This fall, several states, including Washington and Maine, will vote on ballot initiatives to raise their local minimum wages. Despite evidence showing that higher minimum wages have the perverse effect of lowering employment among low-skilled workers, most of these initiatives will likely succeed. After all, most Americans are kind, and few want to vote against giving their fellow workers a raise.
The biggest victims will be the young. While some economic studies find mixed effects on the employment of adults, most agree that higher minimum wages reduce the job opportunities available to young people. One recent analysis by economists Jonathan Meer and Jeremy West of Texas A&M University found that a higher minimum wage lowers youth employment 11 times as much as it lowers the employment of middle-aged adults.
The reason is that young jobseekers usually don’t have the long résumés, acquired skills, and glowing references that enable them to land well-paying work. Instead, they must accumulate these assets through entry-level jobs, which usually means working — temporarily — for a low wage. If the minimum wage is set above what employers are willing to pay for unskilled, inexperienced labor, many young people will find themselves out of work.
As the minimum wage has risen, this is precisely what has happened. Teenage labor force participation, which was 52 percent in 1996, has fallen to just 35 percent today. For political reasons, it’s unlikely that minimum wages will be lowered — or even frozen. Instead, the best way forward is to allow young people to work for a special youth minimum wage below the standard rate.
The United States already has such a program. Since 1997, employers have been allowed to pay workers under 20 a wage of $4.25 per hour for their first 90 days on the job. The trouble is that more restrictive state laws supersede the relaxed federal standard. Unless states include a similar provision in their labor codes, the federal youth minimum wage is useless. Perhaps unsurprisingly, many states have not played along.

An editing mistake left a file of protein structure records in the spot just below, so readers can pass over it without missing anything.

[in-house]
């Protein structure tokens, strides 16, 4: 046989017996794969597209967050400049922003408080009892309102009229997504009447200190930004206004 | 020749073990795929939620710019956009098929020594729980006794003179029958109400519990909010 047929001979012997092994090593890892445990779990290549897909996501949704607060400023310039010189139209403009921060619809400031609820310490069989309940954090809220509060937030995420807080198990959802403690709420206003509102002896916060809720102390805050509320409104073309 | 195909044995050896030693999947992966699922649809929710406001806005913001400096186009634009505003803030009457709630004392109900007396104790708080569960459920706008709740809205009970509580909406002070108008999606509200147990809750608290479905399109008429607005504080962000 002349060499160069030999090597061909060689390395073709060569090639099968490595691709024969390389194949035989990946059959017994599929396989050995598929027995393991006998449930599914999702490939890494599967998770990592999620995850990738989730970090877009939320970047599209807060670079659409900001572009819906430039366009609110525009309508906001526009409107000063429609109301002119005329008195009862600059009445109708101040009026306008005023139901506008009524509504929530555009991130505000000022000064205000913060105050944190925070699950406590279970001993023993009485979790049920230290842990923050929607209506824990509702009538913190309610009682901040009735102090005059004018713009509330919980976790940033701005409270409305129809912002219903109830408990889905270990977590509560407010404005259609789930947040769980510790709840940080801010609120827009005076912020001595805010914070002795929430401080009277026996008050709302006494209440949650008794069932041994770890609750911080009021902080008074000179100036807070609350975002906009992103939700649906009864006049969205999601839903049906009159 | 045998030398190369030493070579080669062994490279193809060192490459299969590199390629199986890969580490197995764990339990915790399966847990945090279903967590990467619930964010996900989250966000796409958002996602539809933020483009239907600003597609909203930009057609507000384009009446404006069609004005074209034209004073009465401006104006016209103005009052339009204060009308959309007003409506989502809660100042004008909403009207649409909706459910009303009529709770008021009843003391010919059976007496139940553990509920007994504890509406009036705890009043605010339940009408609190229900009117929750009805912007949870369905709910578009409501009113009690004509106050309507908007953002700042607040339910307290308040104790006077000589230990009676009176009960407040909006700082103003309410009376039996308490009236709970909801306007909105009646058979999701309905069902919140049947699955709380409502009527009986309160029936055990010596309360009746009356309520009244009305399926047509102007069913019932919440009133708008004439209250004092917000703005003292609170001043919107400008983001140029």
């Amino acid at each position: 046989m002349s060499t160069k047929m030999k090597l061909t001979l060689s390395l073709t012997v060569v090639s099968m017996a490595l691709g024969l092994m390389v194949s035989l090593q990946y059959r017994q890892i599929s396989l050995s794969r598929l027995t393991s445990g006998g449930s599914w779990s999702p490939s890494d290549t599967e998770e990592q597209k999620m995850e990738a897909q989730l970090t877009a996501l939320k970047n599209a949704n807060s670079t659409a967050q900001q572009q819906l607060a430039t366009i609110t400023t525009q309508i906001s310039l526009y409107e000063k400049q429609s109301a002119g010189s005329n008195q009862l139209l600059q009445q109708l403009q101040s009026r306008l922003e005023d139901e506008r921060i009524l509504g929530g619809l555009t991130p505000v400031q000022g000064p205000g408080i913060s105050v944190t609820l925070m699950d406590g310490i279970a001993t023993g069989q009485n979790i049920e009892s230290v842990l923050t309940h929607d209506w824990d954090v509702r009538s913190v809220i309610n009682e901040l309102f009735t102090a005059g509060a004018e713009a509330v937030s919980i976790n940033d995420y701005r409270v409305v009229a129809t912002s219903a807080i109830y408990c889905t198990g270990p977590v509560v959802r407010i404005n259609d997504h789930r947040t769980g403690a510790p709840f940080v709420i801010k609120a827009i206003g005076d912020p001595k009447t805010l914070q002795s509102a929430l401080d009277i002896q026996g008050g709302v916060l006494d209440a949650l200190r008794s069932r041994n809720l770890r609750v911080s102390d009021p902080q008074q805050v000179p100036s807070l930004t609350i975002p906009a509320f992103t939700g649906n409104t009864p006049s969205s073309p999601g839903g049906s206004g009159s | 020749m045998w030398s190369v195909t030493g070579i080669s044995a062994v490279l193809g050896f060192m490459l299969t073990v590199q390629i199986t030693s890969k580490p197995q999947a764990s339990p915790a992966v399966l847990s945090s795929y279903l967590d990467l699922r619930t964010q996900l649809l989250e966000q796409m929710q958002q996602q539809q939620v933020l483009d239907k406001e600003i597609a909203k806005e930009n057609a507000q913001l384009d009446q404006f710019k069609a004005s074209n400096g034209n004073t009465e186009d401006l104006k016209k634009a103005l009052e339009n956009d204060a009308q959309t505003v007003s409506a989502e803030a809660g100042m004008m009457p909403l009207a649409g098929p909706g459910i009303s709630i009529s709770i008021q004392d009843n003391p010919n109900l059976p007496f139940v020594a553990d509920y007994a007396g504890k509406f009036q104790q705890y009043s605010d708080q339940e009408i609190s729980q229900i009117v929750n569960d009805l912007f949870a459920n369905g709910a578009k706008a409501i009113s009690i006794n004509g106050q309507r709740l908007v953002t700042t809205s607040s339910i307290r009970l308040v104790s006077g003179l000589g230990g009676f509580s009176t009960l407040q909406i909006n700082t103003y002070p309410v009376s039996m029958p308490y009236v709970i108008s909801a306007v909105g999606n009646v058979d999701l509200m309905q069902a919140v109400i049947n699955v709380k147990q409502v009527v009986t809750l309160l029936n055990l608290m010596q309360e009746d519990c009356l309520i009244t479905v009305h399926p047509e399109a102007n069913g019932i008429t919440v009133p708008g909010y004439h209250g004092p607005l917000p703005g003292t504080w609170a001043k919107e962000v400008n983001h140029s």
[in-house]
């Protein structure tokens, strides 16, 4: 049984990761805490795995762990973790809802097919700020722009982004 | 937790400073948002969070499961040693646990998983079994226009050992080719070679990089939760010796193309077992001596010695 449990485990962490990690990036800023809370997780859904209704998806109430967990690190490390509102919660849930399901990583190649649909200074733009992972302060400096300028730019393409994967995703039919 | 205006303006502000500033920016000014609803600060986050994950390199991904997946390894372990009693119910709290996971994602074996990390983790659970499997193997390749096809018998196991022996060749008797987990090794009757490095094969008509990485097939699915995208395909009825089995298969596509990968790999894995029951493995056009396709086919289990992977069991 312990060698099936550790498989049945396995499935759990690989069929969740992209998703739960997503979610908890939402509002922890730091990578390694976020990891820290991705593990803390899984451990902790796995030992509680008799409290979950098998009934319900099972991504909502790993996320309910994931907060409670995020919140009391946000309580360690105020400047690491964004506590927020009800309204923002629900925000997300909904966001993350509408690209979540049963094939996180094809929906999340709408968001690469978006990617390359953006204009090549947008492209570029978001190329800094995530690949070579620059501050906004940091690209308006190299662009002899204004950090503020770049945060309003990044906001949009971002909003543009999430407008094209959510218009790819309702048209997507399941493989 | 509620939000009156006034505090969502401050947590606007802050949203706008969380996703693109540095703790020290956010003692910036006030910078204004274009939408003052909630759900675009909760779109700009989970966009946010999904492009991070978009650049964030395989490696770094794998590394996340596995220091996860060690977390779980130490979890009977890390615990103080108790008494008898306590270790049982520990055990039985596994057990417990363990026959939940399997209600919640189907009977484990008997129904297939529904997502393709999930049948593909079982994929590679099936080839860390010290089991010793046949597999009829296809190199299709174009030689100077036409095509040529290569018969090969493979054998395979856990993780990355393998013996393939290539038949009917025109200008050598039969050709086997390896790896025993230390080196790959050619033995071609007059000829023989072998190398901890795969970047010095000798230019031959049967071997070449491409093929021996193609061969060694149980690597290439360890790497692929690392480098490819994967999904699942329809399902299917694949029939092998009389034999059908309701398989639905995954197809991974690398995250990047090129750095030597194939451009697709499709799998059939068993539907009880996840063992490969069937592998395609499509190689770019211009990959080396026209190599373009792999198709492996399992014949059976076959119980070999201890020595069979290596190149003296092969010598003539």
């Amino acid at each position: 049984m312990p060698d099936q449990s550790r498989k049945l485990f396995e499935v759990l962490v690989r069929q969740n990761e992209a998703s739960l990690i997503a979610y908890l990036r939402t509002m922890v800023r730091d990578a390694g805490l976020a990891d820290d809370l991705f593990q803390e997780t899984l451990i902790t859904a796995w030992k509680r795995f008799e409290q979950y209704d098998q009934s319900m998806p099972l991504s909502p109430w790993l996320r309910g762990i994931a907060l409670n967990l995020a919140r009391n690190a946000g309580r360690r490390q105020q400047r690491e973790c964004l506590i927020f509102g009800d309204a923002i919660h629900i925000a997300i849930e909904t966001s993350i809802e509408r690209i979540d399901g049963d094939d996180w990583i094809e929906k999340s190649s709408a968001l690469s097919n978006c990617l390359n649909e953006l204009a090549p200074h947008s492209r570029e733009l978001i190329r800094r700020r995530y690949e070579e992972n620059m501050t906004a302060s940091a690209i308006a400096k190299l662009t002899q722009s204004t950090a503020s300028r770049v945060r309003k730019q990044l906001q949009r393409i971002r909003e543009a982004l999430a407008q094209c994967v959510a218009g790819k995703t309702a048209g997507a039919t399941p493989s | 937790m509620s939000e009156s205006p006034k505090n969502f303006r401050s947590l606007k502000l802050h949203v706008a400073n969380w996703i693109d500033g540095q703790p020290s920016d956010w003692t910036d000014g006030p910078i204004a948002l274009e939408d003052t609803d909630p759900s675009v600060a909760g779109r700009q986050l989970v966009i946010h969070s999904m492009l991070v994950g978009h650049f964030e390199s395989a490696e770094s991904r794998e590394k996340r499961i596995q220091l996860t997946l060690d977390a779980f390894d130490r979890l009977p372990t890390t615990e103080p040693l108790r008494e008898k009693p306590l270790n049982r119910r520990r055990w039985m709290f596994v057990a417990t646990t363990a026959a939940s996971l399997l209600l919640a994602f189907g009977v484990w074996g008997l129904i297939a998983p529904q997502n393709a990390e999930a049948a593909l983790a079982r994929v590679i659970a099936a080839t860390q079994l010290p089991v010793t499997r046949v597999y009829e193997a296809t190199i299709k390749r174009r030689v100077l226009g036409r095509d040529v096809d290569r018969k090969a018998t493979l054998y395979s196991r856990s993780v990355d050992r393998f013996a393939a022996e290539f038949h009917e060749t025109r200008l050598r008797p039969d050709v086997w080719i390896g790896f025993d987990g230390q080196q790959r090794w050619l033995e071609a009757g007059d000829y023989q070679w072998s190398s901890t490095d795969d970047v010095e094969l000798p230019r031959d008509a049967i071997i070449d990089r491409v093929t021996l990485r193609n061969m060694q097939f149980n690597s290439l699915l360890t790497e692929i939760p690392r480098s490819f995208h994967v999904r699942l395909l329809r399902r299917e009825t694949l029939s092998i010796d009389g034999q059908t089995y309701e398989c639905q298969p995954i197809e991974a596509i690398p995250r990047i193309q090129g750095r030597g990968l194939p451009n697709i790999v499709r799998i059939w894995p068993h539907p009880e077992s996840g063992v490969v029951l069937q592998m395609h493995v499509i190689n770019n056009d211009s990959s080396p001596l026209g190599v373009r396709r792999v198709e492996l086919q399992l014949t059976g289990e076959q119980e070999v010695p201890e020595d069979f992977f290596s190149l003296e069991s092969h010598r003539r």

35 states plus the District of Columbia either have no youth minimum wage exemption or have a more limited one than what the federal government allows. In an era of slow wage growth, many of these states have opted to raise their minimum wages, and it’s likely many more will. In order to mitigate the worst effects of these government-imposed wage floors, states should follow the federal government’s lead and allow young people to work for a lower wage.
Congress should also consider expanding the youth minimum wage program, since its usage has been quite limited. More specifically, the 90-day limit on employment should be repealed. Employers may be reluctant to take advantage of the youth minimum wage if they must give all workers a 71 percent pay bump after just three months on the job.
In a new report for the Manhattan Institute, I estimate the employment effects of expanding the youth minimum wage. If all states adopt a youth minimum wage rate of $4.25 per hour and Congress abolishes the 90-day time limit, the economy could generate a maximum of 450,000 new jobs for young people — increasing their employment by nearly 9 percent. Like all estimates, this is contingent on various assumptions. But in all likelihood the job-creation numbers would at least be in the hundreds of thousands.
The campaigners behind state-level minimum wage increases should consider devoting some of their energies to the inclusion of youth minimum wage provisions in this fall’s ballot initiatives. The youth minimum wage won’t solve the youth employment crisis on its own. But we can start turning the tide of policy towards the interests of young people, who desperately need a lifeline in this slow economic recovery.
This column originally appeared at RealClearPolicy.
Preston Cooper is a policy analyst at the Manhattan Institute and the author of the new report, Reforming the U.S. Youth Minimum Wage.
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